The great minds assembled thought someone else stole the painting. It couldn’t have been any of them, could it?
Courtesy TIM WILLIAMS FINE ART
The accusation comes on Thursday, directly after lunch hour; there are bits of nigiri still waiting to be cleared from the table when the guests hear it, the afternoon sun coming through the curtains to light up fatty cuts of underbelly.
At the core of the accusation is a question, but it’s delivered more like an urgent announcement. “Alright everyone! Where the hell is the Williams painting?”
The work in question, a hyper-realist rendition of an ocean wave crashing neatly onto itself, has supposedly vanished.
In a flushed concern, the guests rush out of their seats to see the empty wall left in the painting’s absence for themselves. First to get up is Sasha, the famous art journalist and a huge Williams fan.
Sasha and seven others were invited to this extravagant home in Sagaponack on the promise of a week of creative exploration “at the intersection of art and technology.” The summer of 2029 was nearing its end, and assembled here were the greatest minds of all major industries to collectively “reckon with the new-age ‘30s,” as the host put it.
Even Sasha could admit that the house was the perfect place for this elitist incubator inaugural. It was a one-time home to Willem De Kooning, and a permanent one to Jackson Pollack and Lee Krasner, both buried in the nearby Green River cemetery. Sasha was the lone writer in the group, among an Ecuadorian cryptocurrency magnate, a choreographer famous for her work with incorporating drones, and a poet who was much better known for her anarchist projection art.
The accuser was none of these, however. It was Horner Brentman, the host, founder of the residency and famed inventor and entrepreneur. His company, Atuma, had developed a carbon- based printer so advanced it ushered in a new age of commerce and even language, relegating the term “3D printing” to the past. He referred to his process lovingly in interviews as “molecular manifestation” and held six patents related to hydrogen collision. With Brentman’s technology, people could—and did by the thousands—order anything online, only for it to immediately appear, “molecularly manifested,” in their home in seconds. In addition to convenience, this eliminated the need for packaging and shipping, making Horner an ally to both environmental groups and investors.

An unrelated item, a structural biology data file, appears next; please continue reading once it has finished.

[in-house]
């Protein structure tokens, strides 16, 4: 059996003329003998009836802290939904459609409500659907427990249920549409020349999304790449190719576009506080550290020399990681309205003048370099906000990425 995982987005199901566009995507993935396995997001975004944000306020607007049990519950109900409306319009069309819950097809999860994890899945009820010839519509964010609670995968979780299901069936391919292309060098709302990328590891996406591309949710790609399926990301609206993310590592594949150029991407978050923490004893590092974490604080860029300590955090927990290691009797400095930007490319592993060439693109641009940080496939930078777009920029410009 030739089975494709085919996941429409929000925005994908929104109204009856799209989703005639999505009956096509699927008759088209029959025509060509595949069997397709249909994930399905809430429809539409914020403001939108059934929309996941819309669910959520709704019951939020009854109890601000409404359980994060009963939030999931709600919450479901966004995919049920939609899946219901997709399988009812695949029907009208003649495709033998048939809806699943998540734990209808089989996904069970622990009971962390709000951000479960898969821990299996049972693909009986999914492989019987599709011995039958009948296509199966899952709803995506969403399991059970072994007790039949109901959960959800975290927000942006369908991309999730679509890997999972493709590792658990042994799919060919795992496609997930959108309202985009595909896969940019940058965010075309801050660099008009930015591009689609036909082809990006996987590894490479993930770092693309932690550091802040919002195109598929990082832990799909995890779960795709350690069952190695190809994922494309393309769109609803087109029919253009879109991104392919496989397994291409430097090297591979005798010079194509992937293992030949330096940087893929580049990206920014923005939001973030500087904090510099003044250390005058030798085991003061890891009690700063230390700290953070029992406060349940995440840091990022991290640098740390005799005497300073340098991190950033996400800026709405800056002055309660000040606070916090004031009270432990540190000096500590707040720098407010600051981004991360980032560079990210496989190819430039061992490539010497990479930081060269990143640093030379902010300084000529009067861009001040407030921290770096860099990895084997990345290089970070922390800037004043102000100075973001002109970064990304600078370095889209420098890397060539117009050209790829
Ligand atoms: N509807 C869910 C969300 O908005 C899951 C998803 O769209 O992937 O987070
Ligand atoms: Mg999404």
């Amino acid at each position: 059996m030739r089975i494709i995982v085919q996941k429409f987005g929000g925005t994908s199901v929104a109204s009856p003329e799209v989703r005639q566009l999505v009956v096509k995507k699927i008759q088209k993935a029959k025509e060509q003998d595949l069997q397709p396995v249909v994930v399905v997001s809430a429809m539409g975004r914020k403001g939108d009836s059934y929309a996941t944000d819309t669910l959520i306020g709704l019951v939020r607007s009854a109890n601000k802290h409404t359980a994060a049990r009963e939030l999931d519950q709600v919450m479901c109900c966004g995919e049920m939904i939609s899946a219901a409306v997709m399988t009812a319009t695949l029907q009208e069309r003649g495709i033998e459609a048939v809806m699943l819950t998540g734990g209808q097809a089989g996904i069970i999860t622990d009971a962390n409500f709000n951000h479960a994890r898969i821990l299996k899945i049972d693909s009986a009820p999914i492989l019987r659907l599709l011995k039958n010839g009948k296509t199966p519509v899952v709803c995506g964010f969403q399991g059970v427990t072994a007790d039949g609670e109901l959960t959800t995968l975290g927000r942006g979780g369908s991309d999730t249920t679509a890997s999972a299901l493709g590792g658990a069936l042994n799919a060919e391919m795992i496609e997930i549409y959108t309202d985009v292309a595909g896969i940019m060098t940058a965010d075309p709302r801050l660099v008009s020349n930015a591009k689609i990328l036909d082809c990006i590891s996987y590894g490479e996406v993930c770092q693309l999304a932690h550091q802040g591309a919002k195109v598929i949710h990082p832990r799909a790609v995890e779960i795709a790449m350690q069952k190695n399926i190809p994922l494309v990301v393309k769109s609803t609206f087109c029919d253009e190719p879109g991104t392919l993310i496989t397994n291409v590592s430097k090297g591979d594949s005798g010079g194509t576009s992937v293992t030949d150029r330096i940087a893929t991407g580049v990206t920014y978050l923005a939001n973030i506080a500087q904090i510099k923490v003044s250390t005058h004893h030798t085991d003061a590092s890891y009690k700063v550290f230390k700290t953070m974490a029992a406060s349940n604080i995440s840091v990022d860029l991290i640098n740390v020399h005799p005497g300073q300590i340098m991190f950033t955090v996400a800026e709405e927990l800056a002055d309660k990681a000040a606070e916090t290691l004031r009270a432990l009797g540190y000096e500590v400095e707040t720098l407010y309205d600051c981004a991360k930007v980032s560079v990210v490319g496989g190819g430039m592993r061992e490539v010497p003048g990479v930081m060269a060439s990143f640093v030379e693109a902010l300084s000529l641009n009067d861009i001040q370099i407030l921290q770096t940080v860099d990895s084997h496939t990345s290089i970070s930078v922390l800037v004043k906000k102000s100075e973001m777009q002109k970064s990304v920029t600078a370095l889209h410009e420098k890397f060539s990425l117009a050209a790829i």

He presents the facts bluntly: An original, priceless painting is missing. Pacing back and forth but edging ever closer to the dining table, Brentman begins to berate the guests. “I know one of you stole it, obviously.”
Damian, the cryptocurrency CEO, adjusts his grip on the chair’s curved back. “As if any of us would think you wouldn’t notice it going missing?” he defensively retaliates. “None of us have even left today.”
“This is truly a humiliating accusation to make,” the choreographer chimes in, before Horner can react.
Courtesy TIM WILLIAMS FINE ART
“No one leaves this room until we figure out where the painting has gone. For all I know, someone has taken it, scanned its AFIG for reproduction and is planning on selling a counterfeit.” They all know that AFIG is shorthand for atomic configuration, the genetic code of any object created with Brentman’s device.